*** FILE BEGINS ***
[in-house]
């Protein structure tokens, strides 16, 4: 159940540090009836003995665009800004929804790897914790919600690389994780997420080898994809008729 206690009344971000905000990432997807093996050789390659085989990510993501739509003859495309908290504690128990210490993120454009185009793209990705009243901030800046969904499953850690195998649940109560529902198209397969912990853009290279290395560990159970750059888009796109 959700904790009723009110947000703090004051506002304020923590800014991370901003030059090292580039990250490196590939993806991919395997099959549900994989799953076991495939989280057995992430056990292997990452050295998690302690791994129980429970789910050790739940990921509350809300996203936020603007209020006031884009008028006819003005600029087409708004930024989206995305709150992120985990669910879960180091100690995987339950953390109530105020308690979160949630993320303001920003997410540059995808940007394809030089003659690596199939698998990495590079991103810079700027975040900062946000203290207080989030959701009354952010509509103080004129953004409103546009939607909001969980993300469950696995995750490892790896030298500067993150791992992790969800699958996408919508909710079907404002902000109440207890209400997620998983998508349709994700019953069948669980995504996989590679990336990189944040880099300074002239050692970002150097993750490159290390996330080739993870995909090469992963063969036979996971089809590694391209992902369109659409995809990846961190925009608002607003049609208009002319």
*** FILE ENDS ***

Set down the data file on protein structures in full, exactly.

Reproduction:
[in-house]
């Protein structure tokens, strides 16, 4: 159940540090009836003995665009800004929804790897914790919600690389994780997420080898994809008729 206690009344971000905000990432997807093996050789390659085989990510993501739509003859495309908290504690128990210490993120454009185009793209990705009243901030800046969904499953850690195998649940109560529902198209397969912990853009290279290395560990159970750059888009796109 959700904790009723009110947000703090004051506002304020923590800014991370901003030059090292580039990250490196590939993806991919395997099959549900994989799953076991495939989280057995992430056990292997990452050295998690302690791994129980429970789910050790739940990921509350809300996203936020603007209020006031884009008028006819003005600029087409708004930024989206995305709150992120985990669910879960180091100690995987339950953390109530105020308690979160949630993320303001920003997410540059995808940007394809030089003659690596199939698998990495590079991103810079700027975040900062946000203290207080989030959701009354952010509509103080004129953004409103546009939607909001969980993300469950696995995750490892790896030298500067993150791992992790969800699958996408919508909710079907404002902000109440207890209400997620998983998508349709994700019953069948669980995504996989590679990336990189944040880099300074002239050692970002150097993750490159290390996330080739993870995909090469992963063969036979996971089809590694391209992902369109659409995809990846961190925009608002607003049609208009002319």